An excellent resource for protein purification are a set of handbooks (9 in total) from AmershamPharmaciaBiotech that cover general guidelines and strategies for protein purification and different types of chromatography suitable for protein purification.
|Internal||External Non-Profit||External Commercial|
|Usage (per day)||$75||$225||$225 + labour.|
These charges apply to all users:
Column (Protein A or G)
Terms & conditions
- The BRF operates on a cost recovery basis. The percentage of subsidization is determined by The John Curtin School of Medical Research.
- No samples or orders will be processed without an authorised* sample submission/order form and valid charge code. (*Authorised by signature of the PI/Lab Head, or by granting of electronic access to BRF ordering systems with the authority of the PI/Lab Head).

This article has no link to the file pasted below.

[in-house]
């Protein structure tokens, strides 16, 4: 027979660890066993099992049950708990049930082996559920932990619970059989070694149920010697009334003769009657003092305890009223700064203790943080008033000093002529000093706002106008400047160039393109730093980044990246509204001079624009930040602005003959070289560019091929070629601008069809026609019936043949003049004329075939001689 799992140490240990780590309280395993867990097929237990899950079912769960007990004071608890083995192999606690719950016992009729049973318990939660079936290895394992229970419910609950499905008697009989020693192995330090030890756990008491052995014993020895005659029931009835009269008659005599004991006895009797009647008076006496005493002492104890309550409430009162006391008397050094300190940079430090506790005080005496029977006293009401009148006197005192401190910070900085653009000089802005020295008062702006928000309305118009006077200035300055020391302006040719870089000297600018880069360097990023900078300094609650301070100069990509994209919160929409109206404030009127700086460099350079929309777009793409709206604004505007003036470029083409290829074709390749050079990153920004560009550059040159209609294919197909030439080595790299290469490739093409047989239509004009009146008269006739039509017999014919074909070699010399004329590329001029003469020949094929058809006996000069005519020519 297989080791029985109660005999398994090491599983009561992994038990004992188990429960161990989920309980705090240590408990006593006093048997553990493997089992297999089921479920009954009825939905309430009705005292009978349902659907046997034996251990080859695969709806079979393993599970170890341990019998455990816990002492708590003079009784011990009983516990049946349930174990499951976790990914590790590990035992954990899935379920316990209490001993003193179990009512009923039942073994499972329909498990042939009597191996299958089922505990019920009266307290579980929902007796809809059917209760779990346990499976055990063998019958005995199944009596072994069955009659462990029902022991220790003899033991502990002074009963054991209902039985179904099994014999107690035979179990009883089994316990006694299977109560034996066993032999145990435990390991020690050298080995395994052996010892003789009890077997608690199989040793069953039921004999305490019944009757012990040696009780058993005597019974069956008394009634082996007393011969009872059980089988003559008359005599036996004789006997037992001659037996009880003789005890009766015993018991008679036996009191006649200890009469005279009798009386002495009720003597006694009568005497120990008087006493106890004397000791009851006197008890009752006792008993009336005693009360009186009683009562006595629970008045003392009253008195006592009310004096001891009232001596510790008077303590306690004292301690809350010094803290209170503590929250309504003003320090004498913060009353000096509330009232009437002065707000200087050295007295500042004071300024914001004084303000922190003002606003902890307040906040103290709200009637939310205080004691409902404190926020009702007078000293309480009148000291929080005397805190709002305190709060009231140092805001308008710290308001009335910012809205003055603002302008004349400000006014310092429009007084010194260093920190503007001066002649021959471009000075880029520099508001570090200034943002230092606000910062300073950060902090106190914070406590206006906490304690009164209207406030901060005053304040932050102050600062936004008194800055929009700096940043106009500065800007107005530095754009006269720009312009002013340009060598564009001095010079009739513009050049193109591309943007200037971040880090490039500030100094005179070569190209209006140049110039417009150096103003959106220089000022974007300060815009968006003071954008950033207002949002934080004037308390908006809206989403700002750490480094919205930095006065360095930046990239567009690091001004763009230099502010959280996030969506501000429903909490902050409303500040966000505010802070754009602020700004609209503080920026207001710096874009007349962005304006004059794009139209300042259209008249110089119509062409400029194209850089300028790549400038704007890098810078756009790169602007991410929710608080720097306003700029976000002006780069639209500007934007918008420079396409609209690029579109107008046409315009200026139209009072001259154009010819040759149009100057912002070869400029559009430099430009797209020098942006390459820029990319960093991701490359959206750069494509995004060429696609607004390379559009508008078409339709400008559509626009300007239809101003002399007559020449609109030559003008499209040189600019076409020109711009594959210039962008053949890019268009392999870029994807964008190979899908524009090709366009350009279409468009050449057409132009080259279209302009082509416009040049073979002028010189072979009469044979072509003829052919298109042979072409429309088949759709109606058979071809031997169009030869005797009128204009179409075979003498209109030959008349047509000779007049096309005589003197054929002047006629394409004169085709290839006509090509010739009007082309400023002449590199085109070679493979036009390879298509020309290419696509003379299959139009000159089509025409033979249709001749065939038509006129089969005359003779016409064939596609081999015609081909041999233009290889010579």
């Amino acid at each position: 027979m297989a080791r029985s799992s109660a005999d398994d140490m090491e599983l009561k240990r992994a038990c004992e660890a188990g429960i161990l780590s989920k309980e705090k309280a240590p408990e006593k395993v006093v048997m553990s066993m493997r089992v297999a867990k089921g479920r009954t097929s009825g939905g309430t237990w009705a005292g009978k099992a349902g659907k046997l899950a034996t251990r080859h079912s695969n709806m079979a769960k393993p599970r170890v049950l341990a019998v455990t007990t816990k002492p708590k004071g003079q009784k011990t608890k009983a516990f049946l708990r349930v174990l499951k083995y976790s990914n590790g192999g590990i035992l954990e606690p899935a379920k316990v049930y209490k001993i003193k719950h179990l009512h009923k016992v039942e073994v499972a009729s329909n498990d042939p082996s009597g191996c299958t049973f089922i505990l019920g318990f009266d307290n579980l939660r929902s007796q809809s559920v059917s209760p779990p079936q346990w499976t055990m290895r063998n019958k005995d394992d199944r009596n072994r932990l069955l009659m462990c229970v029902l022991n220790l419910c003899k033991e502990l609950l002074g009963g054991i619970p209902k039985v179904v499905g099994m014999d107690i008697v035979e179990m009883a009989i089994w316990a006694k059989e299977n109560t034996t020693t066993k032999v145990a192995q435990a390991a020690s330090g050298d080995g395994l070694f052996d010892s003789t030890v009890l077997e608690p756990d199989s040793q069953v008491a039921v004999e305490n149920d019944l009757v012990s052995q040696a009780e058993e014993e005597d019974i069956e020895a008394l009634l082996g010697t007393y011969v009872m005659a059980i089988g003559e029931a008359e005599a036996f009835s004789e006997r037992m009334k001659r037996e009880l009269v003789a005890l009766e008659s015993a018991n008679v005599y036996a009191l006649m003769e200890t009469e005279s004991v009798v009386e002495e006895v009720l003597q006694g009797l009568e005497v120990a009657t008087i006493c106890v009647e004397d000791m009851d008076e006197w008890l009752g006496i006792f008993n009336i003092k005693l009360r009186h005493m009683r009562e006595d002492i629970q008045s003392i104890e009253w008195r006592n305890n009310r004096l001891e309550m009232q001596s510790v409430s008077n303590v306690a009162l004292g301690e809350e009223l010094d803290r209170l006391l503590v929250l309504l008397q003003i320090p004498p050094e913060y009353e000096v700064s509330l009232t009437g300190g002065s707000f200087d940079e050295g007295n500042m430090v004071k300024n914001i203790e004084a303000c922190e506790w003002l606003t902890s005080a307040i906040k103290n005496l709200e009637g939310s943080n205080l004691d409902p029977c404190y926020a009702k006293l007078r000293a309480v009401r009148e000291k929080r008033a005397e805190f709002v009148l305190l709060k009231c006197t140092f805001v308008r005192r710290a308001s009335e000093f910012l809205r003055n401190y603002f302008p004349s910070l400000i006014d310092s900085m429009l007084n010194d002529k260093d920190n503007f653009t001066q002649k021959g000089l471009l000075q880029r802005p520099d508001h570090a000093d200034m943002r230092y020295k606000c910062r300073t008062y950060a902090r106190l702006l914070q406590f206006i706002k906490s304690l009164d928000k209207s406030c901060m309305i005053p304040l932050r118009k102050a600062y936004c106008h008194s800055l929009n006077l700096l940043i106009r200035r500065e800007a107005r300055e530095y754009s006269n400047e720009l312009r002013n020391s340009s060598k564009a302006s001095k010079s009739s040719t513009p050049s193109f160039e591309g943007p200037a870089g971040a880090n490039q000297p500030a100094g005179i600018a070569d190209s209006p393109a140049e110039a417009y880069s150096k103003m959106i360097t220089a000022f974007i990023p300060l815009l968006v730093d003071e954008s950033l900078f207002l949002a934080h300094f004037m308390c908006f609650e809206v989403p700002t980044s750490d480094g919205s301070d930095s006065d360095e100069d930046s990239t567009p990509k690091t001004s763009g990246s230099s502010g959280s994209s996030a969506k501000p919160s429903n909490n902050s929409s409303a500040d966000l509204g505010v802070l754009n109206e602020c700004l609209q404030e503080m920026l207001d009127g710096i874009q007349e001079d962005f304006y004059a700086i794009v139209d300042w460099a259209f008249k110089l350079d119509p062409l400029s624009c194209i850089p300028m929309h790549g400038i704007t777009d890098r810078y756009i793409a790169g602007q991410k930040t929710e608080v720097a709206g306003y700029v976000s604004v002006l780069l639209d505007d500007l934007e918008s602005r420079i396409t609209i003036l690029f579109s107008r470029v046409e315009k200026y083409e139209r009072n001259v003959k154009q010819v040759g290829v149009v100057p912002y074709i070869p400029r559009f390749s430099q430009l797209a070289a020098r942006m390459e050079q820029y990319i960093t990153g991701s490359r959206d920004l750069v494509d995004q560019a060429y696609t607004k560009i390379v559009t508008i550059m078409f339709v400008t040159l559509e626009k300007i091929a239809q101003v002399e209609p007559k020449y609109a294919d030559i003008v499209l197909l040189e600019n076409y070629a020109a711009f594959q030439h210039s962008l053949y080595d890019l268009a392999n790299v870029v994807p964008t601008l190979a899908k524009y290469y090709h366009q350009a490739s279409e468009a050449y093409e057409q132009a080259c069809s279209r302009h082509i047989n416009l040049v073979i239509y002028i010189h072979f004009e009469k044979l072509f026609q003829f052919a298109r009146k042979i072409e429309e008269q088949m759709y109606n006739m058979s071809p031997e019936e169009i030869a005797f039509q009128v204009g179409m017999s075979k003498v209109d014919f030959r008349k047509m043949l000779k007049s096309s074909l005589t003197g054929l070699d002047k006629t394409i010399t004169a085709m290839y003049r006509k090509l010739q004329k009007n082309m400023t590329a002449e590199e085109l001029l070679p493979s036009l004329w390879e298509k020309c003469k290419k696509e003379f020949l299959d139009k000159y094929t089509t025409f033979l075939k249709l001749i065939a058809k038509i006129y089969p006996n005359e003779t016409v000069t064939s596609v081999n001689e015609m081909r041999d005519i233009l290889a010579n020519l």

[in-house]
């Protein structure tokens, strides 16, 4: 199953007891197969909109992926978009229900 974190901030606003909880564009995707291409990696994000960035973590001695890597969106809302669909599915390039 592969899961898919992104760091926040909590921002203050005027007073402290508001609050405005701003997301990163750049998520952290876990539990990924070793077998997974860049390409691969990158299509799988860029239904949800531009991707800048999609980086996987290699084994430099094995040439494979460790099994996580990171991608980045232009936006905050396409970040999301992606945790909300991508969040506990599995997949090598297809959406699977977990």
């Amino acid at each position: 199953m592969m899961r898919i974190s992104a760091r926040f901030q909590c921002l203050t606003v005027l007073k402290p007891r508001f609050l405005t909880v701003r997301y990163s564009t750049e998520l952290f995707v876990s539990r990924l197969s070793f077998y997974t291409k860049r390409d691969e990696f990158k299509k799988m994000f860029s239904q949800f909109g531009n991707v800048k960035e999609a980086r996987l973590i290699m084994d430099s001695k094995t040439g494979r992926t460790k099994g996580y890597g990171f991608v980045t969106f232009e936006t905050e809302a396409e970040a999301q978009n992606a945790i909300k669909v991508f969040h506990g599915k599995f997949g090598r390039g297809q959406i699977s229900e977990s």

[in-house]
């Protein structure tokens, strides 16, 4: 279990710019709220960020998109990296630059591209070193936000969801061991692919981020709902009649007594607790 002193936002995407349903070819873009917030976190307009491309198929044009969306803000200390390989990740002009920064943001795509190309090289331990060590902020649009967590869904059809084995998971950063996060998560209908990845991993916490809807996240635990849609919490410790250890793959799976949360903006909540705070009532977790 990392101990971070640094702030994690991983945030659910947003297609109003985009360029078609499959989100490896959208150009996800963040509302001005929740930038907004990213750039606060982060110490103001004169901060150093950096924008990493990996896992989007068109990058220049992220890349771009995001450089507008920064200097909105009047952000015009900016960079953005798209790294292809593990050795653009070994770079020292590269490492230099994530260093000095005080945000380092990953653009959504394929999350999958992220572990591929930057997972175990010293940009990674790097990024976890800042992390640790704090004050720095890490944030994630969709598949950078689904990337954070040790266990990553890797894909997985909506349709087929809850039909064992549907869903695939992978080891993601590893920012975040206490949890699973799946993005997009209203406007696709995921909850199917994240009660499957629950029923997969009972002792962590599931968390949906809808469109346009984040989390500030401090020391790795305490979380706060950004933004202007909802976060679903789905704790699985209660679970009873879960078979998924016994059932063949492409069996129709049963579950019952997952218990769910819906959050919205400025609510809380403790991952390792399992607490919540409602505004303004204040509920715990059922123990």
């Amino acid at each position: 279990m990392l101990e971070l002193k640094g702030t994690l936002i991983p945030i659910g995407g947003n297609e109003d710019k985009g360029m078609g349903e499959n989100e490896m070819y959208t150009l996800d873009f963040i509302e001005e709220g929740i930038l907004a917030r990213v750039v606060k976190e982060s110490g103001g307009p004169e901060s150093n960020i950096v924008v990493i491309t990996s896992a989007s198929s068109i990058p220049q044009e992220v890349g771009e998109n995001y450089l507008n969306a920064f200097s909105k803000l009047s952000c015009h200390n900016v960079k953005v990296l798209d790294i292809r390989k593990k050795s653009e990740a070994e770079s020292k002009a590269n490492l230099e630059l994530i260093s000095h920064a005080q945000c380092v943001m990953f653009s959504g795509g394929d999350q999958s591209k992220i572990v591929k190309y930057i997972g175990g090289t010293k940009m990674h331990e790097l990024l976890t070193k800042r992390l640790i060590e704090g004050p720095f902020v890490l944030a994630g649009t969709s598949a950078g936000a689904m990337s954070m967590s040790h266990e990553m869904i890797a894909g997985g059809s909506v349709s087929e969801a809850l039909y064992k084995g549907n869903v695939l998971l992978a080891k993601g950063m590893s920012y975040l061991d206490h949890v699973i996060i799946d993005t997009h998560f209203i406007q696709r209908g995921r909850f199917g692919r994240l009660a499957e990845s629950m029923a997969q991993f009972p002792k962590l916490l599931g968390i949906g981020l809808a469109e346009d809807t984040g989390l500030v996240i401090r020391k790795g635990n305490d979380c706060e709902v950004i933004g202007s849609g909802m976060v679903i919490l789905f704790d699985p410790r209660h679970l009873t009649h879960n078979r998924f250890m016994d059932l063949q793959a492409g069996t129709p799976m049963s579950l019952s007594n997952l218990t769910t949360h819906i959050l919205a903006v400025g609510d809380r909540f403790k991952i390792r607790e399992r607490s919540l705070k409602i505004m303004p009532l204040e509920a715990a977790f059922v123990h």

- It is a condition of the contract between the ACRF and JCSMR/ANU that "the Foundation (ACRF) is to be acknowledged in all scientific publications which utilise the Facility (BRF) at the Institute (JCSMR)". All work performed in the BRF, whether full service or not, and the use of any BRF resources should be acknowledged in all publications arising from that work. This should be in the “Material and Methods” section of the paper (see examples below). Any further individual acknowledgements are solely at your discretion.
- A reference to the publication should be sent to the Manager of the BRF once the paper is published (includes theses).
- BRF collaborations and co-authorship: although the BRF is primarily a service unit, there are instances where BRF staff make significant contributions to either the technical or intellectual input of the project. This should be discussed with the staff member concerned prior to commencement of the collaboration.